Google Exodus


I’ve been using Google Reader daily since December, 2006. I use it to read web sites that interest me. Although some people have complained that it hasn’t been updated in a long time, or that it lacks meaningful social aspects, I’ve been perfectly happy with it.

I don’t generally read the news on my mobile device. Any sharing of news I might do would likely occur manually through email or Twitter, rather than some button on the Google Reader site. The lack of new features is actually something I like: it’s a product that works well, and has continued to satisfy my very modest needs.

But like all good things, Google Reader is coming to an end. There’s a general scrambling amongst Reader users who are looking for alternatives, and there are a number of solid contenders out there. Most of the current crop are offering features that Google lacked, which means they’re not features in which I have a strong interest. I expect I’ll wait a little longer to see what options mature in the time before Reader officially shuts down.

I think my preferred solution will be to run my own RSS aggregator again. Although the format hasn’t advanced substantially in the half-decade that I’ve been using it, I think the tools available to produce and consume RSS have matured quite a bit.

Just a year after adopting Google Reader, I went all-in with Google for Domains. I updated my DNS MX records, and handed control of all of my email to Google. I eventually switched from using a desktop email client to using Google’s web interface exclusively. On the whole, since November 2007, I’ve been pretty happy. The Google experience is perfectly acceptable.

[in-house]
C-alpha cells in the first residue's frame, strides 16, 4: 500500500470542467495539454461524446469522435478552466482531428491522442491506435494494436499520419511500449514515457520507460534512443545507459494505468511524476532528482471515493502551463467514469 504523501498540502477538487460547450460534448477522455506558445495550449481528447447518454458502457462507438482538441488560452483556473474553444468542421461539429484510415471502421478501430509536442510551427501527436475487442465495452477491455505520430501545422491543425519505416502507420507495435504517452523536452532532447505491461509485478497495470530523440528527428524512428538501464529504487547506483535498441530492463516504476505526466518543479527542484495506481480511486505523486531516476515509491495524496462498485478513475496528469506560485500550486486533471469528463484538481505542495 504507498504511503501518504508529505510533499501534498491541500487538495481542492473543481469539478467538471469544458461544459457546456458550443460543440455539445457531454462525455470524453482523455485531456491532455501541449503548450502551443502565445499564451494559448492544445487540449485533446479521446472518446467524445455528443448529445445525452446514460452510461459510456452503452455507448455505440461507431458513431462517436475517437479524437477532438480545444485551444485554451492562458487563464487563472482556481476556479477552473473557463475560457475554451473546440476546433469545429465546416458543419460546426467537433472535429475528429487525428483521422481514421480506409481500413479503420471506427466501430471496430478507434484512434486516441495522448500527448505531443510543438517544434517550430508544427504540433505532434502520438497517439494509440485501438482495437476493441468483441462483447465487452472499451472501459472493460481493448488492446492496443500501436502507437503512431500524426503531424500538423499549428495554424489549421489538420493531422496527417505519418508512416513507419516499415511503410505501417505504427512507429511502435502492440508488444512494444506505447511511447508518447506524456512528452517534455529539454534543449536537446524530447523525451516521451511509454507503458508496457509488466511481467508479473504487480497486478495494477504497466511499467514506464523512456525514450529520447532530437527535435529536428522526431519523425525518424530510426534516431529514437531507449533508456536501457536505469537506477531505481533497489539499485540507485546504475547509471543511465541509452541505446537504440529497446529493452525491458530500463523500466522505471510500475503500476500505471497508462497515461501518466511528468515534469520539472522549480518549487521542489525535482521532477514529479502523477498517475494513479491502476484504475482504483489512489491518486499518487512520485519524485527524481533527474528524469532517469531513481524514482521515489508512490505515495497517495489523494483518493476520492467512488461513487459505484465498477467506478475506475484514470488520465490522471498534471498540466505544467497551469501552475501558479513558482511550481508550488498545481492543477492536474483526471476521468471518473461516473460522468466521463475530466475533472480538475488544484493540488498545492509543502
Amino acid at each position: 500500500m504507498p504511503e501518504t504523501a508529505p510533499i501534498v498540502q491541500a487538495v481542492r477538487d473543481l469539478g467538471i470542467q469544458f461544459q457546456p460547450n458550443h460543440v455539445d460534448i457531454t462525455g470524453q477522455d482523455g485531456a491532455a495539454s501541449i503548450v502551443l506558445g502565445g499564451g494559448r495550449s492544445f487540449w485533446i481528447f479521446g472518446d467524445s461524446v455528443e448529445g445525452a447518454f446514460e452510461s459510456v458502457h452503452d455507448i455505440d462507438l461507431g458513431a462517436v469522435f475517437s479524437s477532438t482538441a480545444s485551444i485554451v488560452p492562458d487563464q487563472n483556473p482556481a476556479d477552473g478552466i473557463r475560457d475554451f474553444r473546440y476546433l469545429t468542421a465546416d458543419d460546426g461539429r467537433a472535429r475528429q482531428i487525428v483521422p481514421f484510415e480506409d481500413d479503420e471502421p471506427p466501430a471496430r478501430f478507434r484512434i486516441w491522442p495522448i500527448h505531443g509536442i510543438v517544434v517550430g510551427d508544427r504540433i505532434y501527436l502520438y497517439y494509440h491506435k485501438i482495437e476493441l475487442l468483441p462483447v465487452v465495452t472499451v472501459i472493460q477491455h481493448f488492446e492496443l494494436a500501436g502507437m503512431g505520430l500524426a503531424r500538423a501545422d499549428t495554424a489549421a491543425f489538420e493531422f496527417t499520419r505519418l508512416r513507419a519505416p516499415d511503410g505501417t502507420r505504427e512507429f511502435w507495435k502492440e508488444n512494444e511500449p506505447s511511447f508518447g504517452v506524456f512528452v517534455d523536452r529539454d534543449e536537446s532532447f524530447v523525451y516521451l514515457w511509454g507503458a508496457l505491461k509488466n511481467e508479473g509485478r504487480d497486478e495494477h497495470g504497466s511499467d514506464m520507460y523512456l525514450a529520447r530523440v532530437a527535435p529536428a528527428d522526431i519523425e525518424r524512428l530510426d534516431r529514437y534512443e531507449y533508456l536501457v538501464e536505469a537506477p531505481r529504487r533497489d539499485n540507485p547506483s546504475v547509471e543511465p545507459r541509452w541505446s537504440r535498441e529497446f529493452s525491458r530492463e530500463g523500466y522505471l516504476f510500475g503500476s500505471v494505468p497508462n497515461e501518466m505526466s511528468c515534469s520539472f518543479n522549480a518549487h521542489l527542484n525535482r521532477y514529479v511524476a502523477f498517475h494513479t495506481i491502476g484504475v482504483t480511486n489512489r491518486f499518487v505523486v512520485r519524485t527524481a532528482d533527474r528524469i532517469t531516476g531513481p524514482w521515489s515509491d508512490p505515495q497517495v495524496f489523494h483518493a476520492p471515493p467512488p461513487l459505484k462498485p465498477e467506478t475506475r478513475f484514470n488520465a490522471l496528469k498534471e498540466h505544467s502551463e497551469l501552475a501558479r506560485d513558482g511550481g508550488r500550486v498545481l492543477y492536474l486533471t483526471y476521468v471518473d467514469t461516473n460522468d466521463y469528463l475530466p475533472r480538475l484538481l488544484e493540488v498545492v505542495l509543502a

But the shuttering of Google Reader has me asking: “What else?” It’s extremely unlikely that Google would retire their mail service, but what if? Since I’m expecting to run my own RSS aggregator in the near future, does it make any sense to reclaim any other services back from Google?

Way back when, the big draw to Google Mail – for many, including me – was the superb web-based experience. From any computer with a web browser, I could access my email. Self-hosted web-mail solutions like SquirrelMail, Roundcube, and Citadel all valiantly tried to compete, and I’m sure they each have a healthy following; but they didn’t do it for me.

In today’s world, with the proliferation of smartphones, I have convenient access to any email solution, whether mine or someone else’s. Web mail is no longer a strong distinguishing factor for a self-hosted email solution. I suspect I could get by without web mail at all by using my phone. If I’m not using web mail for on-the-go access, it makes little sense to use web mail for desktop access. It’s been a long time since I’ve used Thunderbird – or any other desktop email client – but I suspect the learning curve would be mild.

Over time, Google’s integration of their calendar function and their chat functions made the Google Mail web interface even more useful. And of course, there’s Google’s superb search backing up all that email. If I were to bring email back from Google, I’d need to tackle the first of those two issues. (Search is largely a non-issue for me, as I very rarely keep my email, let alone search it.)

I’ve used Zimbra in the past, and could use a full-fledged collaboration suite, if I wanted to. I think things like Zimbra and Citadel and the like all scratch itches I don’t have though. I mostly need email, and a decent calendar and contact manager. ownCloud offers the latter in a very nice package, so that would probably be my first stop.

It’s been a long while since I last ran my own mail server, so I’ve got a lot of learning to do should I pursue this.

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